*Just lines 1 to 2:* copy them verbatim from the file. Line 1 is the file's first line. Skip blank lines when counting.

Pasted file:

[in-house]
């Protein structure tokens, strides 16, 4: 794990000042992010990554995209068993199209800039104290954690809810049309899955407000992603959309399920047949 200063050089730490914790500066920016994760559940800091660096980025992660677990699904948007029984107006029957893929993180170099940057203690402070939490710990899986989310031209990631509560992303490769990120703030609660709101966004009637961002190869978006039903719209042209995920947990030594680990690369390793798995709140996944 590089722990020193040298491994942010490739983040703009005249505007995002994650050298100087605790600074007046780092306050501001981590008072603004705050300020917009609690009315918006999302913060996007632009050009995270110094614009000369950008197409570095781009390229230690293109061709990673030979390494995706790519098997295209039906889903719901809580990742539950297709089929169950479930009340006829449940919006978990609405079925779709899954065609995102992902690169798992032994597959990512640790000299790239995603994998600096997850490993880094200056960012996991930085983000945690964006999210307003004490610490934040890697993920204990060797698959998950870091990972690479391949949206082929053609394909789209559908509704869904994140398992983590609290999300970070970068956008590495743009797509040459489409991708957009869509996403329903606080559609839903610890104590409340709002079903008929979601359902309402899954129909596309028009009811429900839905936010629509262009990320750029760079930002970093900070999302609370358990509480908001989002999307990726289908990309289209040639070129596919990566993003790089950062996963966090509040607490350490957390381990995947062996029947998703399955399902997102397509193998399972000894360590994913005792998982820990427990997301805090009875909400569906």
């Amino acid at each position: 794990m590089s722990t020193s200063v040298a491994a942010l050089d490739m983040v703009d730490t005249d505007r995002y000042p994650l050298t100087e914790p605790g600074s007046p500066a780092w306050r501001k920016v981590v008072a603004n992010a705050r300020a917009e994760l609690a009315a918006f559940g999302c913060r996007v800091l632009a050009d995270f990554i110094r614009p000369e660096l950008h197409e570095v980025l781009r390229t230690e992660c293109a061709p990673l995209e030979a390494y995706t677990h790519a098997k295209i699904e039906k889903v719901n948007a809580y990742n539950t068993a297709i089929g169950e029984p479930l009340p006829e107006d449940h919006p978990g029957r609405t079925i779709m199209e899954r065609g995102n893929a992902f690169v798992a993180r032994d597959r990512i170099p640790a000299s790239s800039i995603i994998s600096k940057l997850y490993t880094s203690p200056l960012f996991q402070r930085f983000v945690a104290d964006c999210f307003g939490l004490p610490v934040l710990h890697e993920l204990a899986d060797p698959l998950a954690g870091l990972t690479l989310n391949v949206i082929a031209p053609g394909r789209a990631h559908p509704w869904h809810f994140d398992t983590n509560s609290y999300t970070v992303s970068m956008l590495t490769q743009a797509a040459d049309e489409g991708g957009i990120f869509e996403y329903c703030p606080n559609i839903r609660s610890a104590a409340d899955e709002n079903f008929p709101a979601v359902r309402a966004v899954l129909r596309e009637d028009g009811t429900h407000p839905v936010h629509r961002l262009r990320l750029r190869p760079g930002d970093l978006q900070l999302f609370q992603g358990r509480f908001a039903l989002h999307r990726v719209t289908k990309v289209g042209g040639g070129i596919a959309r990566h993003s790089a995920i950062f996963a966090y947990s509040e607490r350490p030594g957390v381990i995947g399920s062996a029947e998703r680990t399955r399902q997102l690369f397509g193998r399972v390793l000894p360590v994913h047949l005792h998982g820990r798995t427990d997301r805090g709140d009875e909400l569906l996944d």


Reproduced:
[in-house]
């Protein structure tokens, strides 16, 4: 794990000042992010990554995209068993199209800039104290954690809810049309899955407000992603959309399920047949 200063050089730490914790500066920016994760559940800091660096980025992660677990699904948007029984107006029957893929993180170099940057203690402070939490710990899986989310031209990631509560992303490769990120703030609660709101966004009637961002190869978006039903719209042209995920947990030594680990690369390793798995709140996944 590089722990020193040298491994942010490739983040703009005249505007995002994650050298100087605790600074007046780092306050501001981590008072603004705050300020917009609690009315918006999302913060996007632009050009995270110094614009000369950008197409570095781009390229230690293109061709990673030979390494995706790519098997295209039906889903719901809580990742539950297709089929169950479930009340006829449940919006978990609405079925779709899954065609995102992902690169798992032994597959990512640790000299790239995603994998600096997850490993880094200056960012996991930085983000945690964006999210307003004490610490934040890697993920204990060797698959998950870091990972690479391949949206082929053609394909789209559908509704869904994140398992983590609290999300970070970068956008590495743009797509040459489409991708957009869509996403329903606080559609839903610890104590409340709002079903008929979601359902309402899954129909596309028009009811429900839905936010629509262009990320750029760079930002970093900070999302609370358990509480908001989002999307990726289908990309289209040639070129596919990566993003790089950062996963966090509040607490350490957390381990995947062996029947998703399955399902997102397509193998399972000894360590994913005792998982820990427990997301805090009875909400569906």